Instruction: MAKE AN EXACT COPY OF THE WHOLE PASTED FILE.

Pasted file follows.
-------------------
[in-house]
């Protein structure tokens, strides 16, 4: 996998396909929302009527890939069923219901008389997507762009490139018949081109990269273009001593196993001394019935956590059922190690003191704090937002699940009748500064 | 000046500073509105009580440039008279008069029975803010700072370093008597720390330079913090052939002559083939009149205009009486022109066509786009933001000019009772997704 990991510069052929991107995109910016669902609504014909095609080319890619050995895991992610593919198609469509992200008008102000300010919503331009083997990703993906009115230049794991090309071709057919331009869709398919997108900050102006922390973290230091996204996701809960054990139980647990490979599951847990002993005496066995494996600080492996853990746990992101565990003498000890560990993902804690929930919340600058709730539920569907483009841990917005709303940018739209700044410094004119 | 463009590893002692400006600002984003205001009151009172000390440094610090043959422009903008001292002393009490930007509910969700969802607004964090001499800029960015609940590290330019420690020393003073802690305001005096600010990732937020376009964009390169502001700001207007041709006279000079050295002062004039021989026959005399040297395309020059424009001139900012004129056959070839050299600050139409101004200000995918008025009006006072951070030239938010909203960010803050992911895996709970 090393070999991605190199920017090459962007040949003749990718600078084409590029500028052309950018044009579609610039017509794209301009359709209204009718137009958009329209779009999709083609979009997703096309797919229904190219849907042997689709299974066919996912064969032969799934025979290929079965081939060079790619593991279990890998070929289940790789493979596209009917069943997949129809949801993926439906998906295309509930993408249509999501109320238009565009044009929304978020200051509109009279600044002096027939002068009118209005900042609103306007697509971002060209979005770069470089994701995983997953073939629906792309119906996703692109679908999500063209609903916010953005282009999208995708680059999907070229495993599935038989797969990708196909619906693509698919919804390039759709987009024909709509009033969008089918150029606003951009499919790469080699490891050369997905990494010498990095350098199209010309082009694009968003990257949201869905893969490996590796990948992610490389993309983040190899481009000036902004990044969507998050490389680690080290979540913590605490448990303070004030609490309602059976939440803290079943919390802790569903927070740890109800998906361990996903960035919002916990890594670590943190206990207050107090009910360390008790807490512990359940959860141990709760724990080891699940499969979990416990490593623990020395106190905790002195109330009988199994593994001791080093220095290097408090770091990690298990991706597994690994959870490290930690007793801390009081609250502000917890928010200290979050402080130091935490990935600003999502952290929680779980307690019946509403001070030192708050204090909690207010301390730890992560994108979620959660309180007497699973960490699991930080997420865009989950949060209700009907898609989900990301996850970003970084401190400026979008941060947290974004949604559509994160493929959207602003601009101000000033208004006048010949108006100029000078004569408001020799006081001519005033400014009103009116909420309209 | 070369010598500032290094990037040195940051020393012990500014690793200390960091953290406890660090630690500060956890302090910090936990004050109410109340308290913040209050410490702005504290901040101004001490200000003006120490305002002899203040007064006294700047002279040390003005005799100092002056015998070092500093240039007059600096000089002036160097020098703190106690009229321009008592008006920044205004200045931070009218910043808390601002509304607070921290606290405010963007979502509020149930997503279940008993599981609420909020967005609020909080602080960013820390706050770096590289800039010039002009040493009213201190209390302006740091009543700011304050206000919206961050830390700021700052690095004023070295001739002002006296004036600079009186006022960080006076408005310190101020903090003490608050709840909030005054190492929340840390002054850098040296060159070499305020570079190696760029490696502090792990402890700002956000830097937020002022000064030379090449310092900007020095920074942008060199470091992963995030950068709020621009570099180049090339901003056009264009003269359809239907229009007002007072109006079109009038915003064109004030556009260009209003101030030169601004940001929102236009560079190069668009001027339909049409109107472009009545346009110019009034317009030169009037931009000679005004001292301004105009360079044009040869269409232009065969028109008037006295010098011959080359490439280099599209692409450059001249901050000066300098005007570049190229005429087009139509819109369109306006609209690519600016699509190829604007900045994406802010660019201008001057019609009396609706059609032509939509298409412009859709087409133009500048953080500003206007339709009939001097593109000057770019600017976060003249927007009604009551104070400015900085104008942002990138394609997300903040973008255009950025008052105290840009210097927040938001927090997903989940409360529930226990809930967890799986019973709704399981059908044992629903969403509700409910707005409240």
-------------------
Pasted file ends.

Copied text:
[in-house]
């Protein structure tokens, strides 16, 4: 996998396909929302009527890939069923219901008389997507762009490139018949081109990269273009001593196993001394019935956590059922190690003191704090937002699940009748500064 | 000046500073509105009580440039008279008069029975803010700072370093008597720390330079913090052939002559083939009149205009009486022109066509786009933001000019009772997704 990991510069052929991107995109910016669902609504014909095609080319890619050995895991992610593919198609469509992200008008102000300010919503331009083997990703993906009115230049794991090309071709057919331009869709398919997108900050102006922390973290230091996204996701809960054990139980647990490979599951847990002993005496066995494996600080492996853990746990992101565990003498000890560990993902804690929930919340600058709730539920569907483009841990917005709303940018739209700044410094004119 | 463009590893002692400006600002984003205001009151009172000390440094610090043959422009903008001292002393009490930007509910969700969802607004964090001499800029960015609940590290330019420690020393003073802690305001005096600010990732937020376009964009390169502001700001207007041709006279000079050295002062004039021989026959005399040297395309020059424009001139900012004129056959070839050299600050139409101004200000995918008025009006006072951070030239938010909203960010803050992911895996709970 090393070999991605190199920017090459962007040949003749990718600078084409590029500028052309950018044009579609610039017509794209301009359709209204009718137009958009329209779009999709083609979009997703096309797919229904190219849907042997689709299974066919996912064969032969799934025979290929079965081939060079790619593991279990890998070929289940790789493979596209009917069943997949129809949801993926439906998906295309509930993408249509999501109320238009565009044009929304978020200051509109009279600044002096027939002068009118209005900042609103306007697509971002060209979005770069470089994701995983997953073939629906792309119906996703692109679908999500063209609903916010953005282009999208995708680059999907070229495993599935038989797969990708196909619906693509698919919804390039759709987009024909709509009033969008089918150029606003951009499919790469080699490891050369997905990494010498990095350098199209010309082009694009968003990257949201869905893969490996590796990948992610490389993309983040190899481009000036902004990044969507998050490389680690080290979540913590605490448990303070004030609490309602059976939440803290079943919390802790569903927070740890109800998906361990996903960035919002916990890594670590943190206990207050107090009910360390008790807490512990359940959860141990709760724990080891699940499969979990416990490593623990020395106190905790002195109330009988199994593994001791080093220095290097408090770091990690298990991706597994690994959870490290930690007793801390009081609250502000917890928010200290979050402080130091935490990935600003999502952290929680779980307690019946509403001070030192708050204090909690207010301390730890992560994108979620959660309180007497699973960490699991930080997420865009989950949060209700009907898609989900990301996850970003970084401190400026979008941060947290974004949604559509994160493929959207602003601009101000000033208004006048010949108006100029000078004569408001020799006081001519005033400014009103009116909420309209 | 070369010598500032290094990037040195940051020393012990500014690793200390960091953290406890660090630690500060956890302090910090936990004050109410109340308290913040209050410490702005504290901040101004001490200000003006120490305002002899203040007064006294700047002279040390003005005799100092002056015998070092500093240039007059600096000089002036160097020098703190106690009229321009008592008006920044205004200045931070009218910043808390601002509304607070921290606290405010963007979502509020149930997503279940008993599981609420909020967005609020909080602080960013820390706050770096590289800039010039002009040493009213201190209390302006740091009543700011304050206000919206961050830390700021700052690095004023070295001739002002006296004036600079009186006022960080006076408005310190101020903090003490608050709840909030005054190492929340840390002054850098040296060159070499305020570079190696760029490696502090792990402890700002956000830097937020002022000064030379090449310092900007020095920074942008060199470091992963995030950068709020621009570099180049090339901003056009264009003269359809239907229009007002007072109006079109009038915003064109004030556009260009209003101030030169601004940001929102236009560079190069668009001027339909049409109107472009009545346009110019009034317009030169009037931009000679005004001292301004105009360079044009040869269409232009065969028109008037006295010098011959080359490439280099599209692409450059001249901050000066300098005007570049190229005429087009139509819109369109306006609209690519600016699509190829604007900045994406802010660019201008001057019609009396609706059609032509939509298409412009859709087409133009500048953080500003206007339709009939001097593109000057770019600017976060003249927007009604009551104070400015900085104008942002990138394609997300903040973008255009950025008052105290840009210097927040938001927090997903989940409360529930226990809930967890799986019973709704399981059908044992629903969403509700409910707005409240």